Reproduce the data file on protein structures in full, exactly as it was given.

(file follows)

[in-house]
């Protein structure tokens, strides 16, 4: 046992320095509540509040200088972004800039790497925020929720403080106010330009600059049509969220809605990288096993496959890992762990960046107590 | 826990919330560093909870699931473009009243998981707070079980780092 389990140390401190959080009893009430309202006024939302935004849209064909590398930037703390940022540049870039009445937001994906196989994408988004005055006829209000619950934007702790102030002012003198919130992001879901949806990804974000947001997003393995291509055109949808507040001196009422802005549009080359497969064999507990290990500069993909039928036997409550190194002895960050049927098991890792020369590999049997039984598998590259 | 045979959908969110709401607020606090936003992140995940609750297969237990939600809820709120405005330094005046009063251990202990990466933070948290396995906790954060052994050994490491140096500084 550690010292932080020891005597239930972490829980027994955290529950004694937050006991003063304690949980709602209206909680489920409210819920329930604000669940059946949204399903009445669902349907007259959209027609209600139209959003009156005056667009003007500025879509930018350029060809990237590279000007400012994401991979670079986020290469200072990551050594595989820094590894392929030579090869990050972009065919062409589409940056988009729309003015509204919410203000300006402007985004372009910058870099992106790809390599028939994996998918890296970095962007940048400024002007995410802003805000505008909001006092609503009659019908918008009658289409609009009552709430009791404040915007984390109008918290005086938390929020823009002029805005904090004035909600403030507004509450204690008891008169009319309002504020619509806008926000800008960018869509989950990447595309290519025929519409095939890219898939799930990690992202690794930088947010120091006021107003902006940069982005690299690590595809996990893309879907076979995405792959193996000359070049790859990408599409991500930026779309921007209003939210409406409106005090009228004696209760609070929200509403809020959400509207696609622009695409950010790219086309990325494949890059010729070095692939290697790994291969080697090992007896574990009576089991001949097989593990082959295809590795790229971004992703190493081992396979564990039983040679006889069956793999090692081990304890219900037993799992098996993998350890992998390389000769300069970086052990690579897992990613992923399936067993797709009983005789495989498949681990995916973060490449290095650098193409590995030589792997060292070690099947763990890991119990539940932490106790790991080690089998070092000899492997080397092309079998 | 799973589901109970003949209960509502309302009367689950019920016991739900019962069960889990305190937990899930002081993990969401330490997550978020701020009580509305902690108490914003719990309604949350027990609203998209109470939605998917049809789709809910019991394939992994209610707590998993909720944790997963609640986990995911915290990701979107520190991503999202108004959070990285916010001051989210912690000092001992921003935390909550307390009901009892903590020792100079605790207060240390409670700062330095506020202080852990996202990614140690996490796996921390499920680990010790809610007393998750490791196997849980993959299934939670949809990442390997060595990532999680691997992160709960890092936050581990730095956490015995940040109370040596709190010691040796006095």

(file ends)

[in-house]
């Protein structure tokens, strides 16, 4: 046992320095509540509040200088972004800039790497925020929720403080106010330009600059049509969220809605990288096993496959890992762990960046107590 | 826990919330560093909870699931473009009243998981707070079980780092 389990140390401190959080009893009430309202006024939302935004849209064909590398930037703390940022540049870039009445937001994906196989994408988004005055006829209000619950934007702790102030002012003198919130992001879901949806990804974000947001997003393995291509055109949808507040001196009422802005549009080359497969064999507990290990500069993909039928036997409550190194002895960050049927098991890792020369590999049997039984598998590259 | 045979959908969110709401607020606090936003992140995940609750297969237990939600809820709120405005330094005046009063251990202990990466933070948290396995906790954060052994050994490491140096500084 550690010292932080020891005597239930972490829980027994955290529950004694937050006991003063304690949980709602209206909680489920409210819920329930604000669940059946949204399903009445669902349907007259959209027609209600139209959003009156005056667009003007500025879509930018350029060809990237590279000007400012994401991979670079986020290469200072990551050594595989820094590894392929030579090869990050972009065919062409589409940056988009729309003015509204919410203000300006402007985004372009910058870099992106790809390599028939994996998918890296970095962007940048400024002007995410802003805000505008909001006092609503009659019908918008009658289409609009009552709430009791404040915007984390109008918290005086938390929020823009002029805005904090004035909600403030507004509450204690008891008169009319309002504020619509806008926000800008960018869509989950990447595309290519025929519409095939890219898939799930990690992202690794930088947010120091006021107003902006940069982005690299690590595809996990893309879907076979995405792959193996000359070049790859990408599409991500930026779309921007209003939210409406409106005090009228004696209760609070929200509403809020959400509207696609622009695409950010790219086309990325494949890059010729070095692939290697790994291969080697090992007896574990009576089991001949097989593990082959295809590795790229971004992703190493081992396979564990039983040679006889069956793999090692081990304890219900037993799992098996993998350890992998390389000769300069970086052990690579897992990613992923399936067993797709009983005789495989498949681990995916973060490449290095650098193409590995030589792997060292070690099947763990890991119990539940932490106790790991080690089998070092000899492997080397092309079998 | 799973589901109970003949209960509502309302009367689950019920016991739900019962069960889990305190937990899930002081993990969401330490997550978020701020009580509305902690108490914003719990309604949350027990609203998209109470939605998917049809789709809910019991394939992994209610707590998993909720944790997963609640986990995911915290990701979107520190991503999202108004959070990285916010001051989210912690000092001992921003935390909550307390009901009892903590020792100079605790207060240390409670700062330095506020202080852990996202990614140690996490796996921390499920680990010790809610007393998750490791196997849980993959299934939670949809990442390997060595990532999680691997992160709960890092936050581990730095956490015995940040109370040596709190010691040796006095």